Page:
In spite of being resource-limited due to its 1.60 GHz Atom CPU and only 1 GB of RAM, I've managed to do pretty much everything with it. Building software is slow and watching HD videos is nearly impossible, even more so when streamed from the internet and played with flash. Its limited memory capacity makes the kernel swap tens of megabytes before the KDE4 desktop is fully loaded. After launching some day-to-day applications there are usually hundreds of MBs in swap.
In spite of all this, I run the KDE4 desktop and have been able to do things such as running up to two Debian virtual machines with several services (apache httpd, mysql server, openldapd, squid, etc.) and a Windows XP one all at the same time, under virtualbox. I could have probably booted another Debian virtual machine but that would have most likely rendered the DE unusable. Oh, and did I say that this is under the "VT-x"-less N270 CPU?
This so-called netbook has proved to be rock-solid. Every component is still fully functional except for its 7-hours lasting battery that didn't stand a full year of day-to-day use. The keyboard is still intact and so is everything else.
Last year I thought I was going to have to seriously consider buying a replacement after seeing what I think are some signs of the end of its life: After a routinely deep cleanup the keyboard stopped working properly, to the point that I couldn't even login because half the keyboard would send the signal of a totally unrelated key. I bought an external, but still small, USB keyboard which I used until after the next deep-cleanup somehow made the built-in keyboard work again.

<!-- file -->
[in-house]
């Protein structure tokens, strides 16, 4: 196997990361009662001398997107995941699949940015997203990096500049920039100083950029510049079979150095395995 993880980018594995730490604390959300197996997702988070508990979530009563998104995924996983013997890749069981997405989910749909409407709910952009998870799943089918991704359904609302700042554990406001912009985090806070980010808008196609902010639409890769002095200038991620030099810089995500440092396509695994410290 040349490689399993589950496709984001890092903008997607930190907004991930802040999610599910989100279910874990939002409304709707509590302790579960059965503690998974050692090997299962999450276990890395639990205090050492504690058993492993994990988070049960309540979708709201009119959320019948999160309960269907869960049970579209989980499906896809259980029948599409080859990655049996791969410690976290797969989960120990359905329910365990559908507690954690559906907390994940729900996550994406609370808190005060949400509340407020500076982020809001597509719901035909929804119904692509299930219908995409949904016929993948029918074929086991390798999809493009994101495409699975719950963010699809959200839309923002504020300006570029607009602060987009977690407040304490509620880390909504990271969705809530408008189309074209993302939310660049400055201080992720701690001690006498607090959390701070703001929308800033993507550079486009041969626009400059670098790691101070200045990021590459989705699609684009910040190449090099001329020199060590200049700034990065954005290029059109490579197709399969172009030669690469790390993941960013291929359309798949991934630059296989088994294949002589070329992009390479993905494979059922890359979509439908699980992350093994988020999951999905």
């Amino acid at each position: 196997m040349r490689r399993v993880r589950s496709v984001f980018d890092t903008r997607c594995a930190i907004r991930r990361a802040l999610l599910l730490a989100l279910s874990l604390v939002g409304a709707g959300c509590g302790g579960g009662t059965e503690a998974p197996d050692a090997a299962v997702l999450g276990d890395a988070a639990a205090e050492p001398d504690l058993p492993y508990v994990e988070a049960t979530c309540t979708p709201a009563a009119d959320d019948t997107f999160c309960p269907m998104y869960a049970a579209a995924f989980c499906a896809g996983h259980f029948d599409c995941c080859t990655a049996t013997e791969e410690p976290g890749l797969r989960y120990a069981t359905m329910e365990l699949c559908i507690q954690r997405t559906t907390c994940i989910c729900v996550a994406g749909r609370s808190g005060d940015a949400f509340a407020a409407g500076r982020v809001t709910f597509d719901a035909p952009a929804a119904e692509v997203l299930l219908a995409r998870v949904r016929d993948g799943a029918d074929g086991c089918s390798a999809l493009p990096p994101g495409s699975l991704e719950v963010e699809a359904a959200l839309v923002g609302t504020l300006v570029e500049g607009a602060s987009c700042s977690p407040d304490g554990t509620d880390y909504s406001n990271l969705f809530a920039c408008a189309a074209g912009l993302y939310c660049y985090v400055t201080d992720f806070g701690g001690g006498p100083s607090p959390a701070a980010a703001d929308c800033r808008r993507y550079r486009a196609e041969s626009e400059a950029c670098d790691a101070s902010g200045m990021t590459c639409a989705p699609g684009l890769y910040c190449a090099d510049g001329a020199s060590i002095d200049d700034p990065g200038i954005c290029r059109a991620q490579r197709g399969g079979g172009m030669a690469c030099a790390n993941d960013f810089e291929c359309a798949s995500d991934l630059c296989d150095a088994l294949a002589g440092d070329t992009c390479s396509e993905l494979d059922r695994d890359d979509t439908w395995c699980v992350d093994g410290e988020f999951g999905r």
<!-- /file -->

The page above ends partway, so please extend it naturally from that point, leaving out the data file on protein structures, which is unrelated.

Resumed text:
The second sign came soon after the keyboard issue. The AC adapter was, well, no longer supplying power to the machine. Trying to buy one online proved to be futile. Replacement supplies for ASUS equipment are hard to find here in Mexico and importing them from the US results in the item being twice (or more) as expensive due to import taxes. They are even more expensive when one finally adds up the cost of shipping.
Hopefully, after spending some hours hunting down the failure in the adapter it turned out to be a problem with the wires. Cut wires repaired, the adapter was working again. The unit itself wasn't at fault.
Back to 2013, this netbook is ageing and every time I've looked at potential replacements I've found none that I like. I look for another netbook/ultrabook/laptop/whatever that is rock-solid, with a 10.1" or 11" display, and has a similarly compact but not oh-so-small-that-I-can't-even-type-by-only-using-my-fingertips keyboard.
The only devices that have caught my eye are the ASUS transformers (with the dock). I'm not interested in a device that only has 1 GB of memory and something between 32 to 64 GB of storage, however. I'm limited enough with my eee's 160GB hdd.
For my needs, the pre-installed Android would have to go away and I guess it would be fun to get a transformer to run under a standard Debian linux kernel. Since I'm not interested in doing that kind of kernel work the transformers are out of the question.
Based on this I think I can only partially agree with Russell Coker when he states that
If tablet computers with hardware keyboards replace traditional Netbooks that's not really killing Netbooks but introducing a new version of the same thing.Tablets with hardware keyboards may, perhaps, be the next generation of the less than 10" netbooks, but to date I've yet to see something with a display smaller than 13" that is an upgrade over the 1000h Eee I own.